Innovative and collaborative: The future of plastic waste management in Sri Lanka
Plastic has become an essential part of life nearly everywhere in the world. Its durability, malleability, light weight and low production cost makes it one of the most widely-used material on the planet, which, in turn, has led to equally-widespread consequences for the environment.
Photo: Kumudini Ekaratne/ IUCN Sri Lanka
Photo: Kumudini Ekaratne/ IUCN Sri Lanka
Photo: IUCN Sri Lanka
The global production of plastic is currently estimated to be around 300 million tons per year, while plastic pollution in the marine environment alone is estimated to be around 9.5 million tons, with a staggering 1.5 million tons ending up in the ocean annually (Primary Microplastics in the Oceans, 2017). To combat this growing issue that adversely affects all living things and contributes to environmental degradation, many countries are seeking ways to reduce the use of plastic using various technologies and methodologies.
In Sri Lanka, the government imposed a deposit refund policy and a tax on plastics, which proved to be untenable and detrimental to economic development. The private sector cited difficulties with the deposit refund scheme in particular, due to the logistical challenges of engaging over 200,000 retailers across the country to take up collections of plastic and packaging, use hygienic and safe storage practices, and properly refund deposits.
A more pragmatic approach was required, so IUCN Sri Lanka proposed the ‘polluter pays, by way of Extended Producer Responsibility (EPR)’ principle. For this approach, the plastic producer is fully responsible for the product it creates, and bears the burden of properly recovering and recycling the product after disposal.
With financial support from USAID, and in collaboration with the Ceylon Chamber of Commerce, the ERP approach will be implemented through a Public-Private-Partnership (PPP) model involving plastic producers and importers, the government (including local governments), recyclers, and consumers.
The proposed PPP model will manage, support and enable the EPR approach through policy development, education and awareness-raising, training and capacity building, monitoring and evaluation of progress, and promoting innovation. The intended target of the PPP is to raise the collection and recycling rate for polyethylene terephthalate (PET) plastics – the most common type of recyclable plastic – from 20% to 85% in three years.
The EPR approach will link closely with the National Waste Management Policy that is currently being updated.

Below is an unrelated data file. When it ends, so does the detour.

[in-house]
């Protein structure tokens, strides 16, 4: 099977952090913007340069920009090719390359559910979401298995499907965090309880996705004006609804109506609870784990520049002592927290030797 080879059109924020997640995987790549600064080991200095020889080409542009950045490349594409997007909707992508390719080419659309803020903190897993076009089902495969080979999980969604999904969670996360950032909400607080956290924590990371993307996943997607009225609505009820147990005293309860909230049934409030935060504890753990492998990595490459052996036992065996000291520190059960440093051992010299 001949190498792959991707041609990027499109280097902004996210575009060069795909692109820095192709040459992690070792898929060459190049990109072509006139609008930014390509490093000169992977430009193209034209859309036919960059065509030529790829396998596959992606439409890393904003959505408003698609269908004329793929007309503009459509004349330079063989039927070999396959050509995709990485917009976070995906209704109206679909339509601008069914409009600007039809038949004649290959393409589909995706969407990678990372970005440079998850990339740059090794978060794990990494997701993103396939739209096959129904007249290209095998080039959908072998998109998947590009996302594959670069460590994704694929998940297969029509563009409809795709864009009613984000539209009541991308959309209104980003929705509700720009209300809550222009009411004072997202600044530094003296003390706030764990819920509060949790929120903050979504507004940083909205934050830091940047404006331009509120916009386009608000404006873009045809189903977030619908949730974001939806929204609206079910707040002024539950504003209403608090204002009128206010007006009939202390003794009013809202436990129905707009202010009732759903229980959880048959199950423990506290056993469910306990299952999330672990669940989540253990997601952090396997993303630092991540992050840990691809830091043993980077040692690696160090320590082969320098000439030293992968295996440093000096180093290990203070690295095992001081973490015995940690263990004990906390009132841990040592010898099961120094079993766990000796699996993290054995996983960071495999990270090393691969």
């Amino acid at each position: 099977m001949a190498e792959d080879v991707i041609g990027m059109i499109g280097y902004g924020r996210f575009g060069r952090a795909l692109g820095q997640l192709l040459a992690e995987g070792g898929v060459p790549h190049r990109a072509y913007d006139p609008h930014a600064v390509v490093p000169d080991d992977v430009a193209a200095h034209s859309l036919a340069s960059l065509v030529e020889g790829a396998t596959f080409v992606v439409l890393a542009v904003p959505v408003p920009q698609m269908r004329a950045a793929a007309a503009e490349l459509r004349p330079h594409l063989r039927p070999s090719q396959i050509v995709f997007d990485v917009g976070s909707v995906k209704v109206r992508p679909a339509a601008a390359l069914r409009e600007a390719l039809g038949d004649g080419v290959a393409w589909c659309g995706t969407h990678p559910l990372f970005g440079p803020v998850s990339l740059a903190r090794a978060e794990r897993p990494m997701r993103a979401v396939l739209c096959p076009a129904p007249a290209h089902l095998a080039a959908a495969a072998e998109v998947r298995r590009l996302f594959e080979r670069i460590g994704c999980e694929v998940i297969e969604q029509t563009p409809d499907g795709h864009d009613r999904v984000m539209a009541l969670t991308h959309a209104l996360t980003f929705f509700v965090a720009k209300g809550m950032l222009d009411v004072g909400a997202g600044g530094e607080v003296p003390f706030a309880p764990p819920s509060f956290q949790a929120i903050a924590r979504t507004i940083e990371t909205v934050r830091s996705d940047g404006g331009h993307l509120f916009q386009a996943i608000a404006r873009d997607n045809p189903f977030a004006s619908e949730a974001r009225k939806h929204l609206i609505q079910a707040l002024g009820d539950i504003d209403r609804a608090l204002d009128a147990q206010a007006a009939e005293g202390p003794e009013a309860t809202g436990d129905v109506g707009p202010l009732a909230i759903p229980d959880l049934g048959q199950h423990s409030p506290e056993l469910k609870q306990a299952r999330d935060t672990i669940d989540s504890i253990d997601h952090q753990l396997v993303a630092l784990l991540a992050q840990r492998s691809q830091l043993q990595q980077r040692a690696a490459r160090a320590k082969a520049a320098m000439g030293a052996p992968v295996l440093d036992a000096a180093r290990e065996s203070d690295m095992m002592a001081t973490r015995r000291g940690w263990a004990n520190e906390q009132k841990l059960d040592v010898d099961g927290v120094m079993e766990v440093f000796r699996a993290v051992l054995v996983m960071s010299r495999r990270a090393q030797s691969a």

To support the implementation of the EPR system, IUCN, with support from Mangroves for the Future and funding from the private sector, will carry out a detailed study to define an operational system for the western province, which reports the highest use of plastics in Sri Lanka. The trust established between IUCN and the government of Sri Lanka during the initial development of the EPR proposal has allowed for considerable operational flexibility, which bodes well for the effectiveness of the study.
Next steps include a pilot programme to establish 10 central collection and processing centres in the Western Province. The data collected will be used to develop detailed operational guidelines to enable the EPR approach to be expanded and executed throughout Sri Lanka. Both public and private sectors will jointly provide resources to establish this pilot initiative.
Set to be fully implemented in early 2018, the ERP approach is predicted to be a win-win for all parties. It will lead to the reduction of health hazards by enhancing air, water and soil quality; conserve biodiversity; improve the local and global image of the Sri Lankan environment; enhance tourism; and bring economic advantages through material and energy recovery.
Mangroves for the Future (MFF) is a partnership-based regional initiative which promotes investment in coastal ecosystem conservation for sustainable development. MFF focuses on the role that healthy, well-managed coastal ecosystems play in building the resilience of ecosystem-dependent coastal communities in Bangladesh, Cambodia, India, Indonesia, Maldives, Myanmar, Pakistan, Seychelles, Sri Lanka, Thailand and Viet Nam. The initiative uses mangroves as a flagship ecosystem, but MFF is inclusive of all types of coastal ecosystem, such as coral reefs, estuaries, lagoons, sandy beaches, sea grasses and wetlands. MFF is co-chaired by IUCN and UNDP, and is funded by Danida, Norad, and Sida and the Royal Norwegian Embassy in Thailand.